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By setting $x$ equal to the appropriate values in the binomial expansion (or one of its derivatives, etc.), evaluate

$$ \sum_{k=1}^n k3^k {n \choose k} $$

Basically this problem is tasking me with taking the Binomial Theorem:

$$ (1+x)^n = \sum_{k=0}^n {n \choose k} x^k $$

And performing manipulations until it reaches the given form, in which case a value of $x$ can be determined.

By taking the derivative, we have that:

$$ n(1+x)^{n-1} = \sum_{k=0}^n {n \choose k} kx^{k-1} $$

By changing the bounds:

$$ n(1+x)^{n-1} = \sum_{k=1}^n {n \choose k-1} (k-1)x^{(k-1)-1} $$

$$ n(1+x)^{n-1} = \sum_{k=1}^n {n \choose k-1} (k-1)\frac{x^k}{x^2} $$

This could also become:

$$ x^2n(1+x)^{n-1} = \sum_{k=1}^n {n \choose k-1} (k-1)x^k $$

Which is pretty close to the desired form, but I'm not really sure what to do with the $k-1$ term inside ${n \choose k-1}$. I can further simplify by doing:

$$ x^2n(1+x)^{n-1} = \sum_{k=1}^n {n \choose k-1} kx^k - x^k $$

And I'm not sure if this is a valid simplification, given the Sigma:

$$ x^2n(1+x)^{n-1} + x^k = \sum_{k=1}^n {n \choose k-1} kx^k $$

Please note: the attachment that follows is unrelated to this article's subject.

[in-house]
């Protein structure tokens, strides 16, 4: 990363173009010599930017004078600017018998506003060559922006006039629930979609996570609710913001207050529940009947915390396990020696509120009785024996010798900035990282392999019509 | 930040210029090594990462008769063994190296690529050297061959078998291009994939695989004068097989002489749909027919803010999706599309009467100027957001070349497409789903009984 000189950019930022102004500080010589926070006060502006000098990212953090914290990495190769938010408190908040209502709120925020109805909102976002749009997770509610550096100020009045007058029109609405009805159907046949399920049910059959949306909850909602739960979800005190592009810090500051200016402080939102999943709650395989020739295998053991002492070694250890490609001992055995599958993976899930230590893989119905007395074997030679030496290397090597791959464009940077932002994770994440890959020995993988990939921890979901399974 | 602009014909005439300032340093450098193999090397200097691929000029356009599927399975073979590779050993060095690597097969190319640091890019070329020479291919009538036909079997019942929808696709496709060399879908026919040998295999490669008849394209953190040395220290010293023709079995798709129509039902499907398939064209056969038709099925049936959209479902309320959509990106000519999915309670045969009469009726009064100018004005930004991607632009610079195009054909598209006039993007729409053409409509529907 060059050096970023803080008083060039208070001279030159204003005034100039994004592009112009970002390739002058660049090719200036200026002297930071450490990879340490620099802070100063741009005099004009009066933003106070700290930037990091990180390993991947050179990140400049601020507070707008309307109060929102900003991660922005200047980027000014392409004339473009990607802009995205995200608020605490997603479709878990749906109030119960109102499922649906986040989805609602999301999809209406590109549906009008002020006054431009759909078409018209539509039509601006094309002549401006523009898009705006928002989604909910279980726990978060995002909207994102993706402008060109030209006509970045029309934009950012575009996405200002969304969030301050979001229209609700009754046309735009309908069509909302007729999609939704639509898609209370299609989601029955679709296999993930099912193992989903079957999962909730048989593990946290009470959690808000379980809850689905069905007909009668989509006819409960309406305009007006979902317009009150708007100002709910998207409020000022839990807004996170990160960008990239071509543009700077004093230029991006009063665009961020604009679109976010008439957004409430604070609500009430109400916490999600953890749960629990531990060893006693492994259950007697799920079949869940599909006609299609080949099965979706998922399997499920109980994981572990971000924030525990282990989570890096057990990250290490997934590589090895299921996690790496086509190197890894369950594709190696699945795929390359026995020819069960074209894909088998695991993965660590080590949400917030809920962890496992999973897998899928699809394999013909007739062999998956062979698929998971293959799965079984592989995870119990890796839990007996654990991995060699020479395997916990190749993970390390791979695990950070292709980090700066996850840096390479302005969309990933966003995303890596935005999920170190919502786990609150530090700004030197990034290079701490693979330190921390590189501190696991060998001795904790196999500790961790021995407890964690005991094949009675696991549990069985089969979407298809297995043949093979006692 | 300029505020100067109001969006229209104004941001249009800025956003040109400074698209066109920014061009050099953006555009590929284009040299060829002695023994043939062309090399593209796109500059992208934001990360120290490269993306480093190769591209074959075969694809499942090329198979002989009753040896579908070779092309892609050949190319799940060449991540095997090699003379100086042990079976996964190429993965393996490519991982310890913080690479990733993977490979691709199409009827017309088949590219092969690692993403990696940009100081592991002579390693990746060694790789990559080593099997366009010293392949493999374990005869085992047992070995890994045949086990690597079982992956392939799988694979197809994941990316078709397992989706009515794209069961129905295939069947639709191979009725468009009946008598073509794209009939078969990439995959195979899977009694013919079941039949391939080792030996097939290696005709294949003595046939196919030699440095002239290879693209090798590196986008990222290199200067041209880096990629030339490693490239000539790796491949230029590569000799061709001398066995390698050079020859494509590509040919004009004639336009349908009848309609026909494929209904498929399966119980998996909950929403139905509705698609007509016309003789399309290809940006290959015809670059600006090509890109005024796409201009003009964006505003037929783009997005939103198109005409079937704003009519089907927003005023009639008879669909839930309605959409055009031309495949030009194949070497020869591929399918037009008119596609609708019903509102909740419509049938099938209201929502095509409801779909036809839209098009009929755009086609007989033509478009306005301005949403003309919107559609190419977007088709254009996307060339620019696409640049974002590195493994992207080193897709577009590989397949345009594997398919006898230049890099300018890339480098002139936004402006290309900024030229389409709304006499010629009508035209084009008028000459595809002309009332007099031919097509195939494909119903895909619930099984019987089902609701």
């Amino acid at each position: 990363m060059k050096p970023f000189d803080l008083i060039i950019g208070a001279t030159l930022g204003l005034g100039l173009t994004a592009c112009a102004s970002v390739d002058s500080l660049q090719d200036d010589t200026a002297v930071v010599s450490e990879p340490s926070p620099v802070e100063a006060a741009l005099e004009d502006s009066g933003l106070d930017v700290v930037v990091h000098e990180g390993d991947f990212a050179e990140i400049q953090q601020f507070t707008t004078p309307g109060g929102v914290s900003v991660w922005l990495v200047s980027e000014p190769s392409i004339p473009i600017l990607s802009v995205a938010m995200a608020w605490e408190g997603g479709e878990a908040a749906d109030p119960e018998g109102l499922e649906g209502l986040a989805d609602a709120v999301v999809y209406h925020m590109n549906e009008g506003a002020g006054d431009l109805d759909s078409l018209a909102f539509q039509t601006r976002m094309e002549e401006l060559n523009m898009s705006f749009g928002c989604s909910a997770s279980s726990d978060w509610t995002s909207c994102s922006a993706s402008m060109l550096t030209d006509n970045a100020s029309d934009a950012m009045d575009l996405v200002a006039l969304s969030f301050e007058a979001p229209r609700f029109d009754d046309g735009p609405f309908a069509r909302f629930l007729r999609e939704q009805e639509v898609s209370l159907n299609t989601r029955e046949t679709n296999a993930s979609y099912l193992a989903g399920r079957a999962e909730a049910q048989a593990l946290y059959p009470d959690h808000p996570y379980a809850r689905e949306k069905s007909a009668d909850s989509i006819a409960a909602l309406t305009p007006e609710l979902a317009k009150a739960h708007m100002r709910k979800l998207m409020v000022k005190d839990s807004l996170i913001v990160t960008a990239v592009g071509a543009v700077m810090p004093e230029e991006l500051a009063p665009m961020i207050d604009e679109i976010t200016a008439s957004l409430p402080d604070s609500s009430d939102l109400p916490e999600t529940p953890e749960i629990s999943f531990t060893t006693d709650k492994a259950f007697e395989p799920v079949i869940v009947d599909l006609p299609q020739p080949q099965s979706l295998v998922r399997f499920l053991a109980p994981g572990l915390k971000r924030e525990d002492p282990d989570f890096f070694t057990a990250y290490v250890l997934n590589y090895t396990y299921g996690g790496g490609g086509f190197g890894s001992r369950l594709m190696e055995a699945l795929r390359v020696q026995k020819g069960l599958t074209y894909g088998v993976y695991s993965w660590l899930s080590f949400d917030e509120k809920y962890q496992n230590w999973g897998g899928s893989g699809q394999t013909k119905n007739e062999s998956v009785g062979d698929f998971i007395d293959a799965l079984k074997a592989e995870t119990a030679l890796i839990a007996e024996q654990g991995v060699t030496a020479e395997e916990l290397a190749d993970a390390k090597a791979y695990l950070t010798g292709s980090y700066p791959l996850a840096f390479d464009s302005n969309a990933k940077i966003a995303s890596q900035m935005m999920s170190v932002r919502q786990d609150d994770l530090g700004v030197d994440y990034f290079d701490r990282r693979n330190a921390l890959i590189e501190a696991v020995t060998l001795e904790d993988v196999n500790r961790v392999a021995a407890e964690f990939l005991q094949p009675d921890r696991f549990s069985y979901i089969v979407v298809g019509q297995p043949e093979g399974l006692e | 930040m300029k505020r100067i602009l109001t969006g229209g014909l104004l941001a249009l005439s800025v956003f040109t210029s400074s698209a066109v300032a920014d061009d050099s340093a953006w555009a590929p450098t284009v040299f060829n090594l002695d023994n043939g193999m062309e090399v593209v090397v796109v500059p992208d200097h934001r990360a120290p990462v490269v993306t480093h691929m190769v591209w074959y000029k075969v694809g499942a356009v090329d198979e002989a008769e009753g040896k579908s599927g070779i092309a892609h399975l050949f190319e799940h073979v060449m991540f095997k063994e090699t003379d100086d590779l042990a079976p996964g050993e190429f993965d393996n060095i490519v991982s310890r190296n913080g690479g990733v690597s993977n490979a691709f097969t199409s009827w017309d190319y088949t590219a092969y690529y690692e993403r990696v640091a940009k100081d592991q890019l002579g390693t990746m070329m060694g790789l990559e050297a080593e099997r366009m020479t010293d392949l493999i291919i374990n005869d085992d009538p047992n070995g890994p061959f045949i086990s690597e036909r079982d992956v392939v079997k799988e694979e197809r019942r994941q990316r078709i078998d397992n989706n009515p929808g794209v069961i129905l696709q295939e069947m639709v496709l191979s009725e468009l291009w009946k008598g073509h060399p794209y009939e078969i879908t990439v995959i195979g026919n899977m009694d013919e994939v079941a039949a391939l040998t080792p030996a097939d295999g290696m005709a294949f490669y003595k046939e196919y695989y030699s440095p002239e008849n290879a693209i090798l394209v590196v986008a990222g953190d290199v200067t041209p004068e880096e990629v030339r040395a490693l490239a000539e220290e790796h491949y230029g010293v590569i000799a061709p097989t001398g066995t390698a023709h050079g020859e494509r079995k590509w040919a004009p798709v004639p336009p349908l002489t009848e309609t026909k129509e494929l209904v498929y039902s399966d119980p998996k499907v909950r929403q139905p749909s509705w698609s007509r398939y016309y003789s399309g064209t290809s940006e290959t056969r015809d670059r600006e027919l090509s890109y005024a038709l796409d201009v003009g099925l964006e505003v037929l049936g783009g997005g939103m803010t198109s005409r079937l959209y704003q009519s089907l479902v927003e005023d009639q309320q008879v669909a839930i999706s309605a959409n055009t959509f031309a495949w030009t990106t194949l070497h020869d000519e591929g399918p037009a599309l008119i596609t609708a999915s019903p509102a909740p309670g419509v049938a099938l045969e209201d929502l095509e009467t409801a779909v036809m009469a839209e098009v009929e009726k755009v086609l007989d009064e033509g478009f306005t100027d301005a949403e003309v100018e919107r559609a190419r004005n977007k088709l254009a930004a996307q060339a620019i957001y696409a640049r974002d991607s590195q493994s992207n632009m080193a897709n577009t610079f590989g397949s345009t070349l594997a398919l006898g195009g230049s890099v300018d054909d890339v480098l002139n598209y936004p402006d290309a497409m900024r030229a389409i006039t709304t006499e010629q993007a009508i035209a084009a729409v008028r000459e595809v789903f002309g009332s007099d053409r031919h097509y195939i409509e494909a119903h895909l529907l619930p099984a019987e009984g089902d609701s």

How can I achieve this desired form? Thanks so much! I appreciate the help!

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    $\begingroup$ I think multiply by $x$ the both sides of $$ n(1+x)^{n-1} = \sum_{k=0}^n {n \choose k} kx^{k-1} $$ would work. $\endgroup$ – Cave Johnson Sep 20 '16 at 5:34
  • $\begingroup$ A combinatorial way to get this through is by using $k\binom nk = n \binom{n-1}{k-1}$. $\endgroup$ – Sungjin Kim Sep 20 '16 at 5:58
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Hint: Note that changing the bounds give \begin{align*} \sum_{k=0}^n\binom{n}{k}kx^{k-1}=\sum_{k=1}^{n\color{blue}{+1}}\binom{n}{k-1}(k-1)x^{(k-1)-1} \end{align*}

Another convenient way to calculate the sum is using the binomial identity \begin{align*} k\binom{n}{k}=n\binom{n-1}{k-1} \end{align*}

We obtain \begin{align*} \sum_{k=1}^nkx^k\binom{n}{k}&=n\sum_{k=1}^n\binom{n-1}{k-1}x^{k}\\ &=nx\sum_{k=0}^{n-1}\binom{n-1}{k}x^{k}\\ &=nx(1+x)^{n-1}\\ \end{align*}

Evaluating the expression at $x=3$ gives the result.

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Consider $$\sum_{k=1}^n k {n \choose k}x^k=x\sum_{k=1}^n k {n \choose k}x^{k-1}=x \left(\sum_{k=1}^n {n \choose k}x^{k} \right)'=x\left((1+x)^n-1\right))'=nx(1+x)^{n-1}$$

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